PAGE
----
Mt. Hope Avenue near the University of Rochester was transformed by College Town, a mix of restaurants, shops, offices, and apartments. It was built along a section of the avenue that stretches from Elmwood Avenue south to Rossiter Road and was the first phase of a major project to redevelop the Mt. Hope corridor.
The second phase of the project is supposed to redevelop the section of Mt. Hope Avenue south of College Town, from Rossiter Road to the city line. But many residents and business owners say that the city's plans aren't coming together as they expected.
They anticipated that the the city would bury the corridor's utility lines, just as they did in the College Town section of Mt. Hope. They want the utilities moved underground, but that's not in the city's plans.
How and when that decision was made has angered some business owners and residents. Getting information from the city about the plans for Phase 2 of the project, as well as cost estimates for it, has been difficult, says Bruce Mellen, president of the Upper Mt. Hope Neighborhood Association.
Mt. Hope is one of the main gateways into the city and the above ground utilities are an ugly distraction, says Dick Rowe, long-time owner of Rowe Home Theater, Audio, Camera and Video, at 1737 Mt. Hope Avenue, and the former president of the area's business association.
- PHOTO BY RYAN WILLIAMSON
- Mount Hope Plaza
Upper Mt. Hope is sometimes called the "white coat district" because of the large number medical students and staff that live there. The neighborhood has a delicate balance of single-family residences, apartments, professional offices, and small businesses.
"There are still families living here, there are still people who care," Rowe says.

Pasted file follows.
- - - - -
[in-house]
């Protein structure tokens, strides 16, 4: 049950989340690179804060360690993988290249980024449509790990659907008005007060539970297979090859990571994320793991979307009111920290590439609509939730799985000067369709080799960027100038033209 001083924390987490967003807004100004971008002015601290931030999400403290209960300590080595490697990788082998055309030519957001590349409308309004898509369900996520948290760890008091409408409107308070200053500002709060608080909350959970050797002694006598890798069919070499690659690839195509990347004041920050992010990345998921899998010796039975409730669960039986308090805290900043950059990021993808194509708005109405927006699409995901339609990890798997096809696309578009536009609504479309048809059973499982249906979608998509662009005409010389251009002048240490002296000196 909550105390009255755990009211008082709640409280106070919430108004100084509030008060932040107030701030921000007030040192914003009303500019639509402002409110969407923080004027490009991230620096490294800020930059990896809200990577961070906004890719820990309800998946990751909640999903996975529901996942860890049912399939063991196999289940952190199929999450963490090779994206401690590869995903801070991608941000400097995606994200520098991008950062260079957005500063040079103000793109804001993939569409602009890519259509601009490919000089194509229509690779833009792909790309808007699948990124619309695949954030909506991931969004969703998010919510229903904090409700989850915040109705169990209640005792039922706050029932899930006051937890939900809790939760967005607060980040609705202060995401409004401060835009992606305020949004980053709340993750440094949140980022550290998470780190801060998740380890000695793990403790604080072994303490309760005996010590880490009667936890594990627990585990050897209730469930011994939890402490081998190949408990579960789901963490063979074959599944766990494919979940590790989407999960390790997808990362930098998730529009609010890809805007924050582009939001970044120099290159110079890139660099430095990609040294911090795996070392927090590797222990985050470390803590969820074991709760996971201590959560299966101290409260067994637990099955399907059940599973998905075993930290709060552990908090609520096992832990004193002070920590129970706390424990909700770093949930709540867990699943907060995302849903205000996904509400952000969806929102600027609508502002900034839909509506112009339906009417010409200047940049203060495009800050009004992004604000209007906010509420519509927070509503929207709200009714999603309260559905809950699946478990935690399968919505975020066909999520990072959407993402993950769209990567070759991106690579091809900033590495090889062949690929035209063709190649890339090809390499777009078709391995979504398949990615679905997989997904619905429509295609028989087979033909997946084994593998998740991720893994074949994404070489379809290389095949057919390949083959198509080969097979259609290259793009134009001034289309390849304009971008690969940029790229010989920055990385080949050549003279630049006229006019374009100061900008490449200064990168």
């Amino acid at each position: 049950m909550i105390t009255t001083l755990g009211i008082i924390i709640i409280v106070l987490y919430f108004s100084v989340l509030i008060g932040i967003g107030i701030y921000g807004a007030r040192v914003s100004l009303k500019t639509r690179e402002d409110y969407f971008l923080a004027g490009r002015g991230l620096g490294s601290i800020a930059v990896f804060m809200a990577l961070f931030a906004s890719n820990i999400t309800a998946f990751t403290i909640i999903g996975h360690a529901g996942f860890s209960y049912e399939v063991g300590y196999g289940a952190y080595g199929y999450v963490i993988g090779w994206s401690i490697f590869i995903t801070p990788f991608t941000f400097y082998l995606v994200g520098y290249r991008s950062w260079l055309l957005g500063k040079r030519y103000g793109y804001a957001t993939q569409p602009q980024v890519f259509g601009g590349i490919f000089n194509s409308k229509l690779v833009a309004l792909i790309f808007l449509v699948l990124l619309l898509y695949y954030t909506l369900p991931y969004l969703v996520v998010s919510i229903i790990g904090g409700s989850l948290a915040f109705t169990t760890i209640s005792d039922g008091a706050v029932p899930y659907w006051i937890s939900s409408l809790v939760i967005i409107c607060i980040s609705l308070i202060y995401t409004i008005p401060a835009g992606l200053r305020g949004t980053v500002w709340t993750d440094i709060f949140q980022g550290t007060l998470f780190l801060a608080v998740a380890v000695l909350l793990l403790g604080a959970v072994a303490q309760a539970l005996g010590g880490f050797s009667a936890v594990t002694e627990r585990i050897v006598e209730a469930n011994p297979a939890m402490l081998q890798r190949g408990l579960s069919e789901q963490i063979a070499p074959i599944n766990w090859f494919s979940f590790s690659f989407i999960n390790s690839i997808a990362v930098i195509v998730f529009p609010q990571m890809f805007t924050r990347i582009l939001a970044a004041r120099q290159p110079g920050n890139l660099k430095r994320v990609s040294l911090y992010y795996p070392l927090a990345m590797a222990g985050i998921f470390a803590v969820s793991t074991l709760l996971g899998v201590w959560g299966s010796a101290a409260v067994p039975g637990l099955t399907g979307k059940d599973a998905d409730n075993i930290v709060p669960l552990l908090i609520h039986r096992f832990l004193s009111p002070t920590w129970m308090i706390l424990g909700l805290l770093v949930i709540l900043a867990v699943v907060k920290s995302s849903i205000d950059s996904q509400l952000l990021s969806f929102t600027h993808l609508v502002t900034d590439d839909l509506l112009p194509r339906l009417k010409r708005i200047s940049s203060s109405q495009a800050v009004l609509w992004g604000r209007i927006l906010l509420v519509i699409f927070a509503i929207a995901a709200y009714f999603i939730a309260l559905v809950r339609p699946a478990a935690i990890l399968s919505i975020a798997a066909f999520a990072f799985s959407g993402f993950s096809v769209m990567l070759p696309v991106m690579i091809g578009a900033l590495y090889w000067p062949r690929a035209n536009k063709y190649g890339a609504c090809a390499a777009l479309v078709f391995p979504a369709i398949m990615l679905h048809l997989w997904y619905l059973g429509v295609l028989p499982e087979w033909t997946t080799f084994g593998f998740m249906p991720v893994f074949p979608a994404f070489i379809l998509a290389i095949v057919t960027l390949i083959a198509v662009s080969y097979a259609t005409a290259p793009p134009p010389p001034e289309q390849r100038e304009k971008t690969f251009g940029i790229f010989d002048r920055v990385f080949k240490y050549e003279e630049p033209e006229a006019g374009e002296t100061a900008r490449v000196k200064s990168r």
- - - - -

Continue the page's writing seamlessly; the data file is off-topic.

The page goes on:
Business owners and residents discussed moving the utilities underground at a neighborhood design charette in 2017, Mellen says.
During the charette, residents also said they want some changes to make Mt. Hope and adjoining residential streets safer, particularly for pedestrians. They asked for a traffic light and crosswalk at Mt. Hope Avenue and Shelbourne Road, a lower speed limit on Mt. Hope, and efforts to reduce through traffic in the residential areas, Mellen says.
A task force of business owners and residents has been working with the city on Phase 2 for four years, Rowe says. He also says that he repeatedly asked city officials about the plans for Phase 2.
Rowe and Mellen say say the city dragged its feet at getting the estimates for the underground work when there was still time to approach local and state legislators for the money or work with property owners on a small tax increase to help pay for the work.
"For four years I kept bringing this up; why aren't we talking about the cost of burying the utilities?" Rowe says.
Neighborhood leaders just heard from city officials a few weeks ago that the cost of the underground work was about $1.3 million, Mellen says. And that's why it's not part of the Phase 2 plan. City officials never promised to bury the utilities, Mellen says, but it's a huge disappointment.
"The problem boils down to communication," Mellen says. "We really don't know what's going on. You need to work with people on something like this and not design from a distance."
- PHOTO BY JACOB WALSH
- Bruce Mellen, president of the Upper Mt. Hope Neighborhood Association
A city engineering team examined the section of Mt. Hope Avenue south of College Town and determined that burying the utilities wasn't feasible, says Alex Yudelson, the city's chief of staff.
The team has worked through the conceptual planning and is now entering the preliminary design phase of the project and there isn't enough money for the underground work, Yudelson says. Putting utilities underground on the southern end of Mt. Hope isn't something that the city would normally do, Yudelson says.
"It's very different from the College Town area," Yudelson says.
But the city is going to make a major street improvement to the southern stretch of Mt. Hope Avenue. And the engineers will work with the residents on their traffic concerns as part of the design work, he says.
Neither Mellen nor Rowe are satisfied.
"Am I frustrated? Yes," says Rowe. "Am I angry? Yes. Do I think the city hasn't seriously engaged us? Yes."